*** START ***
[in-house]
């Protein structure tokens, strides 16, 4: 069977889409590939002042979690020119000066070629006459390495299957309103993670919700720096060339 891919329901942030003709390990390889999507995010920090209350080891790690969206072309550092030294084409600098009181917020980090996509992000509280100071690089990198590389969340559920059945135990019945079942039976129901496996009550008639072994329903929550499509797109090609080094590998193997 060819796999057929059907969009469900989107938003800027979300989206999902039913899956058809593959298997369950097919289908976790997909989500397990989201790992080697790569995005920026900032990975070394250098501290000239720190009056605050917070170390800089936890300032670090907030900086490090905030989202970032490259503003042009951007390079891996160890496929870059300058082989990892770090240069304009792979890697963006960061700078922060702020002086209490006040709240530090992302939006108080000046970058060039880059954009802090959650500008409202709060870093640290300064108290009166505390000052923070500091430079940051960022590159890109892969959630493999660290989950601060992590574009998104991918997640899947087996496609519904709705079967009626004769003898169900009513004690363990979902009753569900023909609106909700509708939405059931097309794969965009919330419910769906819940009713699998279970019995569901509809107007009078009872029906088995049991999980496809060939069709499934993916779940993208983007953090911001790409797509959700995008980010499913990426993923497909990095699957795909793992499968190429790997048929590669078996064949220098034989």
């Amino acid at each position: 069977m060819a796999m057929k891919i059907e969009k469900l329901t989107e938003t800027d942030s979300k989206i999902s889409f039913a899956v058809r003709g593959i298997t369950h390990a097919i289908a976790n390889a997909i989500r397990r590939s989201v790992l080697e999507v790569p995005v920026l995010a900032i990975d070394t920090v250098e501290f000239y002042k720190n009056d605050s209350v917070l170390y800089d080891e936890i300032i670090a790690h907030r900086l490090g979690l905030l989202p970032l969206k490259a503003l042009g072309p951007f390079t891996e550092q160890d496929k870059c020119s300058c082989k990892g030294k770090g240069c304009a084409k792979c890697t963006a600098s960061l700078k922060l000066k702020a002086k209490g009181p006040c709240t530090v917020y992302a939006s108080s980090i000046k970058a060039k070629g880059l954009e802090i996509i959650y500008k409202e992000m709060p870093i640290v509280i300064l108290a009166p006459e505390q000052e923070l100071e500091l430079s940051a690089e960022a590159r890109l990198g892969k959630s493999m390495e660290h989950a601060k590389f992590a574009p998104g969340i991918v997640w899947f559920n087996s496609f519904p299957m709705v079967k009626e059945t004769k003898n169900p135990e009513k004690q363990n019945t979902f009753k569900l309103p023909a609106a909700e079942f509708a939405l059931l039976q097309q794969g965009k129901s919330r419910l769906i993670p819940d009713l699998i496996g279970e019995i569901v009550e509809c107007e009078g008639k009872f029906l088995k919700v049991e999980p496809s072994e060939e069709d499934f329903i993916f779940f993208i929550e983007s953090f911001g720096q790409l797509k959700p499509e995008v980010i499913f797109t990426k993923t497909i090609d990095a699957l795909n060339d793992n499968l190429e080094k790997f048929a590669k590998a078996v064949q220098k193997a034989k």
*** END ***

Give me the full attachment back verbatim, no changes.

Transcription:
[in-house]
């Protein structure tokens, strides 16, 4: 069977889409590939002042979690020119000066070629006459390495299957309103993670919700720096060339 891919329901942030003709390990390889999507995010920090209350080891790690969206072309550092030294084409600098009181917020980090996509992000509280100071690089990198590389969340559920059945135990019945079942039976129901496996009550008639072994329903929550499509797109090609080094590998193997 060819796999057929059907969009469900989107938003800027979300989206999902039913899956058809593959298997369950097919289908976790997909989500397990989201790992080697790569995005920026900032990975070394250098501290000239720190009056605050917070170390800089936890300032670090907030900086490090905030989202970032490259503003042009951007390079891996160890496929870059300058082989990892770090240069304009792979890697963006960061700078922060702020002086209490006040709240530090992302939006108080000046970058060039880059954009802090959650500008409202709060870093640290300064108290009166505390000052923070500091430079940051960022590159890109892969959630493999660290989950601060992590574009998104991918997640899947087996496609519904709705079967009626004769003898169900009513004690363990979902009753569900023909609106909700509708939405059931097309794969965009919330419910769906819940009713699998279970019995569901509809107007009078009872029906088995049991999980496809060939069709499934993916779940993208983007953090911001790409797509959700995008980010499913990426993923497909990095699957795909793992499968190429790997048929590669078996064949220098034989």
């Amino acid at each position: 069977m060819a796999m057929k891919i059907e969009k469900l329901t989107e938003t800027d942030s979300k989206i999902s889409f039913a899956v058809r003709g593959i298997t369950h390990a097919i289908a976790n390889a997909i989500r397990r590939s989201v790992l080697e999507v790569p995005v920026l995010a900032i990975d070394t920090v250098e501290f000239y002042k720190n009056d605050s209350v917070l170390y800089d080891e936890i300032i670090a790690h907030r900086l490090g979690l905030l989202p970032l969206k490259a503003l042009g072309p951007f390079t891996e550092q160890d496929k870059c020119s300058c082989k990892g030294k770090g240069c304009a084409k792979c890697t963006a600098s960061l700078k922060l000066k702020a002086k209490g009181p006040c709240t530090v917020y992302a939006s108080s980090i000046k970058a060039k070629g880059l954009e802090i996509i959650y500008k409202e992000m709060p870093i640290v509280i300064l108290a009166p006459e505390q000052e923070l100071e500091l430079s940051a690089e960022a590159r890109l990198g892969k959630s493999m390495e660290h989950a601060k590389f992590a574009p998104g969340i991918v997640w899947f559920n087996s496609f519904p299957m709705v079967k009626e059945t004769k003898n169900p135990e009513k004690q363990n019945t979902f009753k569900l309103p023909a609106a909700e079942f509708a939405l059931l039976q097309q794969g965009k129901s919330r419910l769906i993670p819940d009713l699998i496996g279970e019995i569901v009550e509809c107007e009078g008639k009872f029906l088995k919700v049991e999980p496809s072994e060939e069709d499934f329903i993916f779940f993208i929550e983007s953090f911001g720096q790409l797509k959700p499509e995008v980010i499913f797109t990426k993923t497909i090609d990095a699957l795909n060339d793992n499968l190429e080094k790997f048929a590669k590998a078996v064949q220098k193997a034989k």